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From Pokhran to Pokhran: The story of India’s nuclear journey

LiveMint logoLiveMint 13-05-2014 Gayatri Chandrasekaran

This week marks a double anniversary of two significant events. On 18 May, 1974, India carried out an atomic explosion, signalling to the world that it was ready to join the nuclear club. Twenty four years later, on 11 May, 1998, it test bombed its way into that elite group. There has been no looking back since then.

The two tests have been analysed from different perspectives, none of which tell a coherent story. From Indira Gandhi’s domestic ambitions to nuclear Hindutva of the Bharatiya Janata Party (BJP) and from India’s quest to deter China and Pakistan at the same time to its ambition of becoming a great power.

The story is more prosaic. It is one of India’s unsuccessful quest for seeking security from superpowers during the Cold War to realizing the harsh truth that no one was willing to come to its aid. India always had global ambitions but was always aware of the high cost of developing nuclear weapons.

Seeking America

India began toying with the idea of a nuclear weapon much after its defeat by China in 1962. When Beijing carried out its first nuclear test in 1964, it rattled India badly. New Delhi’s first reaction was to rush to the US and seek a security guarantee.

It did get an implicit one.

On 18 October, 1964, US president Lyndon Johnson tried to pacify non-nuclear countries against China’s nuclear blackmail. He said, “The nations that do not seek national nuclear weapons can be sure that if they need our strong support against some threat of nuclear blackmail, then they will have it.” (India’s Nuclear Odyssey: Implicit Umbrellas, Diplomatic Disappointments, and the Bomb by Andrew B. Kennedy, International Security, Volume 36, No 2, 2011, page 132)

What India was not told was that Johnson’s statement included India in this informal security umbrella. The US did not want to give an explicit commitment and India could not be assured by anything less than a formal assurance.

Indian leaders from Lal Bahadur Shastri to Indira Gandhi trooped to Washington constantly seeking assurance against China. The US never gave a formal guarantee but also never denied it would come to India’s aid in case of a Chinese attack. This left India uneasy but the thought of developing nuclear weapons never occurred. The option was considered too expensive.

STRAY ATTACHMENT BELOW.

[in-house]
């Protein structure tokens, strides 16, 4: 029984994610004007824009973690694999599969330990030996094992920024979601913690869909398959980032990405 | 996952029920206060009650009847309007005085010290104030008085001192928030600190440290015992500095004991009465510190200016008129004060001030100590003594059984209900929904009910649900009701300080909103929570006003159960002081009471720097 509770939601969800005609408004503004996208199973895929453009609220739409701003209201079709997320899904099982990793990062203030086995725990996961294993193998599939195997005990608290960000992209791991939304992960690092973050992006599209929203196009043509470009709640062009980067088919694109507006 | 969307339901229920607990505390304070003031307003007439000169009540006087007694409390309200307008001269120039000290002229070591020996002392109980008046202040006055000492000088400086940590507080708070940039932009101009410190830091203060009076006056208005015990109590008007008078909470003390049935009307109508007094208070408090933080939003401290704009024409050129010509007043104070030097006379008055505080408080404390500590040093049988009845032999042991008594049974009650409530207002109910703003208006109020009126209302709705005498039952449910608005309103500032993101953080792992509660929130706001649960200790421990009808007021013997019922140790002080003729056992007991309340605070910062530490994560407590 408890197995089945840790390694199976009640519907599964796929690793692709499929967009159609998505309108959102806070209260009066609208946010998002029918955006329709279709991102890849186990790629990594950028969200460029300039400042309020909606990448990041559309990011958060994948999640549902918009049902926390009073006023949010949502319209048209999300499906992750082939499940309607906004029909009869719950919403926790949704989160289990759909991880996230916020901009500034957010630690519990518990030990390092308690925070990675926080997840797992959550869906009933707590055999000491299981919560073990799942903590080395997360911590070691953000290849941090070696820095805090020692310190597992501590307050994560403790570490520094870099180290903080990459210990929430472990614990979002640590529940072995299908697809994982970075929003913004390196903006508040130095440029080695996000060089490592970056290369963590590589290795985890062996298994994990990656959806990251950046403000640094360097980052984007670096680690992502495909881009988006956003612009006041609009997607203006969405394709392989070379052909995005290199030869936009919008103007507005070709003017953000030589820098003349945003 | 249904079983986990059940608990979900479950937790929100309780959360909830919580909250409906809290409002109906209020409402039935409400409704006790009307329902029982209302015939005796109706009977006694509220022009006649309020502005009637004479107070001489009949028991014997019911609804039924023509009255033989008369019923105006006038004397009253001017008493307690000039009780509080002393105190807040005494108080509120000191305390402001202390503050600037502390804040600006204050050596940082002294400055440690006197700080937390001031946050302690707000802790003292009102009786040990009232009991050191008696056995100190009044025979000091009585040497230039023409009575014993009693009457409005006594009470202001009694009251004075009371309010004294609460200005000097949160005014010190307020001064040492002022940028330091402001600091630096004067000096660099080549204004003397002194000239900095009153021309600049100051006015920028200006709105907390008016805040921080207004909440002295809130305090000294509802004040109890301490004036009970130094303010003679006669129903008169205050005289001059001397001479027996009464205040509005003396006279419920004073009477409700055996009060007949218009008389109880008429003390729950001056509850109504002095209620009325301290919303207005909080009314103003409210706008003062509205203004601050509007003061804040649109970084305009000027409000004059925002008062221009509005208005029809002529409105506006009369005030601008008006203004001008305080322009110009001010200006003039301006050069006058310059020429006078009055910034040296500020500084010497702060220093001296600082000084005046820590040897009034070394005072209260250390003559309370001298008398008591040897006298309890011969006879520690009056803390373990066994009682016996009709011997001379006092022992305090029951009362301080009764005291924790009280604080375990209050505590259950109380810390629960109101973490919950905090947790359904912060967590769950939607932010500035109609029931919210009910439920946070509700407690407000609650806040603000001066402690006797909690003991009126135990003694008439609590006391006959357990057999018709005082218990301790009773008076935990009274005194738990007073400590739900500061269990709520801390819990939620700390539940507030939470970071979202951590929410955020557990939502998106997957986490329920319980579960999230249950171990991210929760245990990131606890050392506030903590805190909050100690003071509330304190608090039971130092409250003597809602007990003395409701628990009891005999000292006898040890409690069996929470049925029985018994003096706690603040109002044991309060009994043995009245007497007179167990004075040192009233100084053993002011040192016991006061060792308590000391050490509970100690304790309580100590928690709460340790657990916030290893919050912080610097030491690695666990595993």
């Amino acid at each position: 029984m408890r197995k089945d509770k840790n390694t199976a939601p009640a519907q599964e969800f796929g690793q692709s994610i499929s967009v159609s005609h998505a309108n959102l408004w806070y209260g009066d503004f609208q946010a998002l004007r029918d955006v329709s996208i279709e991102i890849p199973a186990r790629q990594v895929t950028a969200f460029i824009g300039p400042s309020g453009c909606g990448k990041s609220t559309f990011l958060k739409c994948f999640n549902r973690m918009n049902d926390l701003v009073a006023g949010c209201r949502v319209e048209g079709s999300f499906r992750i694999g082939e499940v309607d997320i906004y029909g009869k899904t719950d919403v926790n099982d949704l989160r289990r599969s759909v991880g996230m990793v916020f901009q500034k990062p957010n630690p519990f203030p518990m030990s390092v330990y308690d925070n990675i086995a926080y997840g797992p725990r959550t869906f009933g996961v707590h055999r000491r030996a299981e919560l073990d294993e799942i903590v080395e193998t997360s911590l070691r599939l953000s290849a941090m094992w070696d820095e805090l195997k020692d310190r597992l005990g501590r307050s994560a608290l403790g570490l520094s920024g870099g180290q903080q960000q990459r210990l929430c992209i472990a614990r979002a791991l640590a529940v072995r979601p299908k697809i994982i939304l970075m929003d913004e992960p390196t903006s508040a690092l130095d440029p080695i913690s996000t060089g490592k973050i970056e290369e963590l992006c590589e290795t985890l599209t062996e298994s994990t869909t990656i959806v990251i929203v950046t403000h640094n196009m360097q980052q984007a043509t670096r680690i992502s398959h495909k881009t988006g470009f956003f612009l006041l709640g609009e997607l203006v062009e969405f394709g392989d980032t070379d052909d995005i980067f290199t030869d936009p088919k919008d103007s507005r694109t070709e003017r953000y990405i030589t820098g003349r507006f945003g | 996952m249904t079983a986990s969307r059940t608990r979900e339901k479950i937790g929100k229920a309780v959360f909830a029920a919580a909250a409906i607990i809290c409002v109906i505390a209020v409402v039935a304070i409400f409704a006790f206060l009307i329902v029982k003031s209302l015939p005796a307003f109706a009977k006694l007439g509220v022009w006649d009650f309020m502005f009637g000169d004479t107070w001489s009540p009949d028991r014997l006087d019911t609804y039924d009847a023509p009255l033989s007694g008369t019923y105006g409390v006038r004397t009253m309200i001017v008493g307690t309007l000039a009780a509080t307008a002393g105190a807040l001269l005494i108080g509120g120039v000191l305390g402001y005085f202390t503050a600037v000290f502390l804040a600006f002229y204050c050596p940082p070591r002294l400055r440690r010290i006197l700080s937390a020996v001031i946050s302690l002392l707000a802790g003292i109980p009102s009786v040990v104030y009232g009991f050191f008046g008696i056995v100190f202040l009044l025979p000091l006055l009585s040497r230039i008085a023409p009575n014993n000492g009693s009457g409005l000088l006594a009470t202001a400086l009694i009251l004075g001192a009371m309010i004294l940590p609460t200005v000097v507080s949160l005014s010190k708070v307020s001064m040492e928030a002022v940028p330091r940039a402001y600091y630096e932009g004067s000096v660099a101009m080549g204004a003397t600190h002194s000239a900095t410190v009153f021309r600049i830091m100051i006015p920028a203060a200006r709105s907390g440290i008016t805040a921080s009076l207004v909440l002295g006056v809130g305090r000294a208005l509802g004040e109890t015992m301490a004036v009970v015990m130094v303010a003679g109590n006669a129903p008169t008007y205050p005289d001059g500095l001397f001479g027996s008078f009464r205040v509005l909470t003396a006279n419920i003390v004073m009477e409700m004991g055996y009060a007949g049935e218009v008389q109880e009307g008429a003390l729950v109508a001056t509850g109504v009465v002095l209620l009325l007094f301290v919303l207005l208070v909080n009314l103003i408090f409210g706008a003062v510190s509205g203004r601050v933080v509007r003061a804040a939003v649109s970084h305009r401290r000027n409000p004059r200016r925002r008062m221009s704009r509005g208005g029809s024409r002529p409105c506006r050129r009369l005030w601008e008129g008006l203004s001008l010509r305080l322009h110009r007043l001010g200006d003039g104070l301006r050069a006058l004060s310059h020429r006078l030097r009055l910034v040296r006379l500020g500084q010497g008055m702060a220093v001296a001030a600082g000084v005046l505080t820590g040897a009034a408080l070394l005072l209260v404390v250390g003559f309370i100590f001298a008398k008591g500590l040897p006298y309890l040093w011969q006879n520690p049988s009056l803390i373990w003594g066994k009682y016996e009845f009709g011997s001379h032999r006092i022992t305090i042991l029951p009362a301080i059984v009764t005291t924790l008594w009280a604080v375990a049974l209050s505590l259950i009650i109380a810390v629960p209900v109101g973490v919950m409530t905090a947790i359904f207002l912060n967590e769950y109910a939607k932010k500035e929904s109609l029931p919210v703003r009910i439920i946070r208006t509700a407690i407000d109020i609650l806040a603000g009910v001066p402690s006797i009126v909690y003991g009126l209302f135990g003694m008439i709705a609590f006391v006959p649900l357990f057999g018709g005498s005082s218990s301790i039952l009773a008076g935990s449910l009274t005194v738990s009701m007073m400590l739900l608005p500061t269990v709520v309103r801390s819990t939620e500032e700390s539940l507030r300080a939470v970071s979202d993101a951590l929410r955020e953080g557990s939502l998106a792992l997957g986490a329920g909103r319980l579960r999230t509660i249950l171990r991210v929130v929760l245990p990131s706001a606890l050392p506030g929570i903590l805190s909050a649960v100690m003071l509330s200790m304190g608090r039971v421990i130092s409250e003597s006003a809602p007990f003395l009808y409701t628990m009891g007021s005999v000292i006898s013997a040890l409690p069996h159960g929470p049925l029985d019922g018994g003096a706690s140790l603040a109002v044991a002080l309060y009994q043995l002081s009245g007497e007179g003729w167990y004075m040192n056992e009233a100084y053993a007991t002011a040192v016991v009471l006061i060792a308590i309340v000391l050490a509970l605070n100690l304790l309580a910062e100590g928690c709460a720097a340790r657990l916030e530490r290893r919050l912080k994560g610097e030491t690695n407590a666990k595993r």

From Russia with love

Within six years of Johnson’s statement, India landed in Russian arms. On 9 August, 1971, India and the Soviet Union signed a treaty of peace, friendship and cooperation.

Why did India leave the US for Russian comfort?

1971 was a year of tectonic shifts in geopolitics. That year, the US took the first steps that ended the Soviet Union in 1991. It befriended China. It also ended the informal guarantee the US had given to India. All this happened within a single month. When he left secretly for Beijing in July, US national security adviser Henry Kissinger told Indian leaders that better Sino-US relations would not come at the cost of security guarantees to India. When he returned, he disavowed US’ commitments to India.

Within a month, India signed the treaty with the Soviet Union.

The treaty had an explicit guarantee that assured India against an attack by a third party. It was this assurance (Article 9 of the treaty) that allowed India to proceed with the dismemberment of Pakistan.

For 20 years, India enjoyed Soviet guarantees and took no steps to develop its nuclear capabilities even as Pakistan and China continued to secretly collaborate on building nuclear weapons and the US looked the other way.

Friendless but aware at last

When the Cold War ended, so did the 1971 treaty with the Soviet Union. India lost its only superpower friend. With a menacing China and a hostile Pakistan, India was left with no choice.

Seen from this perspective, the years 1991-98 were perhaps the most dangerous years for India. It was left with no backer and was surrounded by enemies. Economically weak, it was in no position to build nuclear weapons and bear the burden of nuclear sanctions. It was also subjected to US pressure on Kashmir and human rights.

In spite of these adverse conditions, the then prime minister P.V. Narsimha Rao was ready to carry out a nuclear test. It was only extreme exertion of pressure by the US that prevented his government from proceeding with the test.

So when the BJP-led government carried out the tests in May 1998, it was not Hindutva that motivated nuclearization; it was merely resolving an old security dilemma. When defence minister George Fernandes cited China as a the key threat, he was not lying; it was the threat of China that India had sought to obviate when it chased futile security guarantees. India’s nuclear journey began with the Chinese threat and it ended with countering China.

This is one story that is not partisan. It is not about the BJP against the Congress; it has always been about India.

It is from this angle that India’s changing view on no first use of nuclear weapons should be seen. We will come to that story next week.

Global Roaming runs every Tuesday to take stock of international events and trends from a political and economic perspective.

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